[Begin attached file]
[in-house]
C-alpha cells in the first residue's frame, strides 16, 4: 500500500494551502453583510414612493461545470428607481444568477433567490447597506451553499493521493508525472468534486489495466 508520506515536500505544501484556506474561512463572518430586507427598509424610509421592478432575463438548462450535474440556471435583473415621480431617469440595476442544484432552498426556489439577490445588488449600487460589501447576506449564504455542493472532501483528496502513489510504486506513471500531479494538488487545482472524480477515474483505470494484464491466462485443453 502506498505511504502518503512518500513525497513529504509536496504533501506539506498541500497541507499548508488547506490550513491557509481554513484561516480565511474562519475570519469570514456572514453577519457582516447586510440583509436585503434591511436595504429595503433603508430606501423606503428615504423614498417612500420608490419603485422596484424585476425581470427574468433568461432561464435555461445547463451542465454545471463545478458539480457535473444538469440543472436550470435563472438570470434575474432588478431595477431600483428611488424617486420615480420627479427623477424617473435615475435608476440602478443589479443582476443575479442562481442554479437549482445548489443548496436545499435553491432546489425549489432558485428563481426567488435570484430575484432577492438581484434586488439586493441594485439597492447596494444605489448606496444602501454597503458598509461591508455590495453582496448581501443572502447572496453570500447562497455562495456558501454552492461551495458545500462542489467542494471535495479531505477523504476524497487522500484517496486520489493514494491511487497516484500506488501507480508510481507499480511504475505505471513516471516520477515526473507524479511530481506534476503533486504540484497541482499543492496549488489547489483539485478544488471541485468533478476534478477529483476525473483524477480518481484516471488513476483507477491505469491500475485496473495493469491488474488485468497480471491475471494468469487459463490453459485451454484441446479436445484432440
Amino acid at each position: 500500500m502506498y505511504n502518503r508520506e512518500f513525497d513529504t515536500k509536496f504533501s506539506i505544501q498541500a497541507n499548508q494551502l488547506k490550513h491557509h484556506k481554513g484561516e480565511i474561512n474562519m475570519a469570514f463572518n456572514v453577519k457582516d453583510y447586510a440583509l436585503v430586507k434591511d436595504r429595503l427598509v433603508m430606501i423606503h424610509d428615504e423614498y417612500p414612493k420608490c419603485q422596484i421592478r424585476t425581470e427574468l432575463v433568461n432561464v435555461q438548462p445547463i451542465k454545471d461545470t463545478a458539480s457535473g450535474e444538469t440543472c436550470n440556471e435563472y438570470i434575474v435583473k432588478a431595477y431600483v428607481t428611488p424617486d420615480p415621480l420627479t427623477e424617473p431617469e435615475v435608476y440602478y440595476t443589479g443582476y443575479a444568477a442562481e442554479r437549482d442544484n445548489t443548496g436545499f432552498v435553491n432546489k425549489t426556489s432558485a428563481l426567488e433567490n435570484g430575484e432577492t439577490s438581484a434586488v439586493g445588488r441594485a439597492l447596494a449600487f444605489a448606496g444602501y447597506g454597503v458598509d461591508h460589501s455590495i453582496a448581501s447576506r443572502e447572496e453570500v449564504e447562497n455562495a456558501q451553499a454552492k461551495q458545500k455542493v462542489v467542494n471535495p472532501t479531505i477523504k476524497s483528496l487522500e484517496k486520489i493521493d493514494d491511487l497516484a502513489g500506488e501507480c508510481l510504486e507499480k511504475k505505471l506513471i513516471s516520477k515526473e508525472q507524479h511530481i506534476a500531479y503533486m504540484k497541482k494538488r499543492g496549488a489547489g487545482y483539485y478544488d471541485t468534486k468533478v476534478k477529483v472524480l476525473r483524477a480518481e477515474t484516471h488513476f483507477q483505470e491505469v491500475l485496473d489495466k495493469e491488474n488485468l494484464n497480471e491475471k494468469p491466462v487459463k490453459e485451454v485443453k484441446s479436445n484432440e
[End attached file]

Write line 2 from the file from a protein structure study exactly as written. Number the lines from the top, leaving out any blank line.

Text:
C-alpha cells in the first residue's frame, strides 16, 4: 500500500494551502453583510414612493461545470428607481444568477433567490447597506451553499493521493508525472468534486489495466 508520506515536500505544501484556506474561512463572518430586507427598509424610509421592478432575463438548462450535474440556471435583473415621480431617469440595476442544484432552498426556489439577490445588488449600487460589501447576506449564504455542493472532501483528496502513489510504486506513471500531479494538488487545482472524480477515474483505470494484464491466462485443453 502506498505511504502518503512518500513525497513529504509536496504533501506539506498541500497541507499548508488547506490550513491557509481554513484561516480565511474562519475570519469570514456572514453577519457582516447586510440583509436585503434591511436595504429595503433603508430606501423606503428615504423614498417612500420608490419603485422596484424585476425581470427574468433568461432561464435555461445547463451542465454545471463545478458539480457535473444538469440543472436550470435563472438570470434575474432588478431595477431600483428611488424617486420615480420627479427623477424617473435615475435608476440602478443589479443582476443575479442562481442554479437549482445548489443548496436545499435553491432546489425549489432558485428563481426567488435570484430575484432577492438581484434586488439586493441594485439597492447596494444605489448606496444602501454597503458598509461591508455590495453582496448581501443572502447572496453570500447562497455562495456558501454552492461551495458545500462542489467542494471535495479531505477523504476524497487522500484517496486520489493514494491511487497516484500506488501507480508510481507499480511504475505505471513516471516520477515526473507524479511530481506534476503533486504540484497541482499543492496549488489547489483539485478544488471541485468533478476534478477529483476525473483524477480518481484516471488513476483507477491505469491500475485496473495493469491488474488485468497480471491475471494468469487459463490453459485451454484441446479436445484432440